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by Jiří {x2} Činčura

C#’s overload resolution with enum and object with 0 as value

31 May 2012 .NET, C#

Today I faced surprising behavior once again. Completely off guard.

Let’s have a code:

static void Test(string s, object o)
static void Test(string s, TestEnum e)
enum TestEnum
	Zero = 0,
	One = 1,
	Two = 2,

and call it:

Test("rrr", 0);
Test("rrr", 1);
Test("rrr", 2);
Test("rrr", -1);
Test("rrr", 100);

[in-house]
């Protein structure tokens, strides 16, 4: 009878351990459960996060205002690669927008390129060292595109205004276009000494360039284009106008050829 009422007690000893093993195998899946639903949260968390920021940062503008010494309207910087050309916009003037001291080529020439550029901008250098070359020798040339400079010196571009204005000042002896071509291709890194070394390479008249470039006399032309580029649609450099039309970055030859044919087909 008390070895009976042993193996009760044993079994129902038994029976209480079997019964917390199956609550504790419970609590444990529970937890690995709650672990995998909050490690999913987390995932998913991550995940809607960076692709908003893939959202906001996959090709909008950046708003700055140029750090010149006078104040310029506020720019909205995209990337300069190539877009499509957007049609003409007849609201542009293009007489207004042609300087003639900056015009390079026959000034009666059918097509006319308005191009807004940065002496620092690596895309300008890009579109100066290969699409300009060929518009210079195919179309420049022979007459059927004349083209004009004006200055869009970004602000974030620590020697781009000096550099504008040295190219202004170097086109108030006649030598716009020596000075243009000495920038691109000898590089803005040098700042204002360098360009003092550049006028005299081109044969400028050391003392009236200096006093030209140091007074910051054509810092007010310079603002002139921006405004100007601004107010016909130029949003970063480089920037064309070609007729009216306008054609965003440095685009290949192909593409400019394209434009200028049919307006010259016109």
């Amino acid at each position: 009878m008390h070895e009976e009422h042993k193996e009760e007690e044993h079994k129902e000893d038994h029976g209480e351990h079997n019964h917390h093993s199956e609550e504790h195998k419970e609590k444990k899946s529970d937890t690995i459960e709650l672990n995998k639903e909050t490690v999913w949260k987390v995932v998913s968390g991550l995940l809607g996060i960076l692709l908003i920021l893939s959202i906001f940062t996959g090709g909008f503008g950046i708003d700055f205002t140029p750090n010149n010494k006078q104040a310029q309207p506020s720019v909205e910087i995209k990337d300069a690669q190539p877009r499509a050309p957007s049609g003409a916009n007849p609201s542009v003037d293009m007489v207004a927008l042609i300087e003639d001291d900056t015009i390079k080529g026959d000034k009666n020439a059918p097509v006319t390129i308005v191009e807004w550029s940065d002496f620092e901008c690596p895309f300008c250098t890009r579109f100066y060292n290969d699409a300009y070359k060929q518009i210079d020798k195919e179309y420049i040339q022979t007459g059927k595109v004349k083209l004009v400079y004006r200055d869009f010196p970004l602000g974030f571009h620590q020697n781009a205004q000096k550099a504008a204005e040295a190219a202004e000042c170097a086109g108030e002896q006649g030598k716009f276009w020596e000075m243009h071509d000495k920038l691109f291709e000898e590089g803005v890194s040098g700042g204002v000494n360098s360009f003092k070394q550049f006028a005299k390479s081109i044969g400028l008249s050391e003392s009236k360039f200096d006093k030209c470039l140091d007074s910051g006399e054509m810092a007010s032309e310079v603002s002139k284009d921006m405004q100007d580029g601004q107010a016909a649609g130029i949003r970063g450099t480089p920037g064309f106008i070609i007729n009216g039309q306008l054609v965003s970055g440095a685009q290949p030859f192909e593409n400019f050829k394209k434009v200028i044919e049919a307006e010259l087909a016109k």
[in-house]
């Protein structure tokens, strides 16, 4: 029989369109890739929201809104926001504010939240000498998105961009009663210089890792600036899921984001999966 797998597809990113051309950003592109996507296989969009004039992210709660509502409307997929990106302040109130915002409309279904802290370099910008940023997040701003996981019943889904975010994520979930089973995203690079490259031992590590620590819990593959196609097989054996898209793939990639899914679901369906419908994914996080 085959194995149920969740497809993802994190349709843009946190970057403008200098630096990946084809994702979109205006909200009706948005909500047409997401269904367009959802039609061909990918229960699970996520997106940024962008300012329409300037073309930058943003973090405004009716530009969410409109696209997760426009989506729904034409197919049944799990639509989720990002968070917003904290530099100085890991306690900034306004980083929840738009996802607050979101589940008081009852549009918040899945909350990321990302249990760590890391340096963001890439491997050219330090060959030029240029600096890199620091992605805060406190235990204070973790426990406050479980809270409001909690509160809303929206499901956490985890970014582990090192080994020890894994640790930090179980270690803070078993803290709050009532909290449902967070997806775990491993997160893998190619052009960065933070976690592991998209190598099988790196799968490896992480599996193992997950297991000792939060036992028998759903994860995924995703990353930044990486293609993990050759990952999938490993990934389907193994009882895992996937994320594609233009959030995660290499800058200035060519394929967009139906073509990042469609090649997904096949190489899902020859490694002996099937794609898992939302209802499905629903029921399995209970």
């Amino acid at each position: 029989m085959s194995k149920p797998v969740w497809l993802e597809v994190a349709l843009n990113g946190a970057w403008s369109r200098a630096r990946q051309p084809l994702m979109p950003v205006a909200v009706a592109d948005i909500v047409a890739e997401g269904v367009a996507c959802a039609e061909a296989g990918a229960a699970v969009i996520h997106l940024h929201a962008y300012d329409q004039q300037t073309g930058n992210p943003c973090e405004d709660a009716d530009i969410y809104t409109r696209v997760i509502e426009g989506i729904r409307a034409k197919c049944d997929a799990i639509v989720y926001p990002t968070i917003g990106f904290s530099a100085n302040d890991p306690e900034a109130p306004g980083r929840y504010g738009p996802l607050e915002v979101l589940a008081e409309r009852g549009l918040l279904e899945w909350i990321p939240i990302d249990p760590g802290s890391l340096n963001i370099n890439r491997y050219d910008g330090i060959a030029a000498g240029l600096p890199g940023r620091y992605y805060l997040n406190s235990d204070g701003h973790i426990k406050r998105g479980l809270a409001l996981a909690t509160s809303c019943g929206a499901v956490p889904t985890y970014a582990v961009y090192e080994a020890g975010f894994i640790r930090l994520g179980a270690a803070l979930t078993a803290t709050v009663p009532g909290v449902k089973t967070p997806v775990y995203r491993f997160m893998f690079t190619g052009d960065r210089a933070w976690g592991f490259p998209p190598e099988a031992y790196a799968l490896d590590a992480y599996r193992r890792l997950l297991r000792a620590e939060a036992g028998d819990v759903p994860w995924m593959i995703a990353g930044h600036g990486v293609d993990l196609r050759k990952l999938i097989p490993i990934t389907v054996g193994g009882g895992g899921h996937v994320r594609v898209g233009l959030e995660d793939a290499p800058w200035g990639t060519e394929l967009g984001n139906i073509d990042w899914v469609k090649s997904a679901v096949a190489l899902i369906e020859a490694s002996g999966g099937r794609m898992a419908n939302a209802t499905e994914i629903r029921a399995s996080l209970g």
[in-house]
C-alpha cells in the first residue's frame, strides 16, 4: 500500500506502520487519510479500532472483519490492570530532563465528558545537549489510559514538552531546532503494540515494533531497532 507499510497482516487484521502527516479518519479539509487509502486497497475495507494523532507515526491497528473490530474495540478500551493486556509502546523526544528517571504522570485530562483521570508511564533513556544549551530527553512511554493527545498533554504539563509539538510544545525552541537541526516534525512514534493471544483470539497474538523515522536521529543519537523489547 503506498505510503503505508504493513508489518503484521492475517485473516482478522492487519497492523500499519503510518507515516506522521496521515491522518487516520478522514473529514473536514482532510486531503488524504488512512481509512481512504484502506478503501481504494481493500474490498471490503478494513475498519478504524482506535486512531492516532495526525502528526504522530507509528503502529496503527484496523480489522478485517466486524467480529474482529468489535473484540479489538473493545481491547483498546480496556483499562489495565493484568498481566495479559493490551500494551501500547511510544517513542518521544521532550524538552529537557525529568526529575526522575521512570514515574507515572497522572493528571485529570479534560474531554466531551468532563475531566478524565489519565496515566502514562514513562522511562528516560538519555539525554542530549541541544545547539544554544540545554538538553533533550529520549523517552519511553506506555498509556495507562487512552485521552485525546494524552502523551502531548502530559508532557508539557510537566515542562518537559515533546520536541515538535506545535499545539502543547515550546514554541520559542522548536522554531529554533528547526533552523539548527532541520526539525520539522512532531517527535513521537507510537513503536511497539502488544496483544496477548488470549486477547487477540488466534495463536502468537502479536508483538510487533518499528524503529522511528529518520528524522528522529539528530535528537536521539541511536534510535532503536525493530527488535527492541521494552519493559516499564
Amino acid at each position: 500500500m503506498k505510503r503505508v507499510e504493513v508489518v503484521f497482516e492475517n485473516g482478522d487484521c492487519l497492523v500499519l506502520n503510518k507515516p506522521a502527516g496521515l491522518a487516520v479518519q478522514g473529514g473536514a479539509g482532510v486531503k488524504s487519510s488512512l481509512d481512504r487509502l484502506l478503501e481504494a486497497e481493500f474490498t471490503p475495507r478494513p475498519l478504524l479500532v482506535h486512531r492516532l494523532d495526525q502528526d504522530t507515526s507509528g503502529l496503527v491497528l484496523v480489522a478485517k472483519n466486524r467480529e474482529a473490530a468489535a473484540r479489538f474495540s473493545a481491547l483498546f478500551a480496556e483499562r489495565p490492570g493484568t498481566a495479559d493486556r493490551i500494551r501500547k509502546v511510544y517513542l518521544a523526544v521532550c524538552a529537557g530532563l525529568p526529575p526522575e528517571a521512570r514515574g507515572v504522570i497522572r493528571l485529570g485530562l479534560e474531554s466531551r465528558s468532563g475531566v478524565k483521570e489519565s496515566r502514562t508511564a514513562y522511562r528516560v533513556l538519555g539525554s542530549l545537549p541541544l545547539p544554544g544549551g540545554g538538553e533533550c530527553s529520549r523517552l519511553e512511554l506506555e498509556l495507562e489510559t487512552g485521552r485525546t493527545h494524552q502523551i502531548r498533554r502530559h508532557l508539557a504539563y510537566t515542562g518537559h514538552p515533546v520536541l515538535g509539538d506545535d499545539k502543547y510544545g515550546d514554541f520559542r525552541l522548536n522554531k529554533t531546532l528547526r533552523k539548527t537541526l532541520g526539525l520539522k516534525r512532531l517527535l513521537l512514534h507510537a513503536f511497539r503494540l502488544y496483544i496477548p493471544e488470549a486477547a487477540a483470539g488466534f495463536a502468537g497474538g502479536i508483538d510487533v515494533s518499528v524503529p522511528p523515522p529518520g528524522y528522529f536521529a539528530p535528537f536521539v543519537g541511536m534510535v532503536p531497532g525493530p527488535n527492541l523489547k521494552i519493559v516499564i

What do you think you’ll see? Surprisingly, at least for me, it’s:


After searching for a while I found Eric Lippert’s post about it. Basically there’s something we can call magic zero and this can be implicitly converted to any enum (even empty one or one without 0 value). That’s the root cause of this behavior. Of course, when C# compiler sees this value in method call, it selects the more specific overload (the one with TestEnum) over the one with object.

Learning new stuff every day…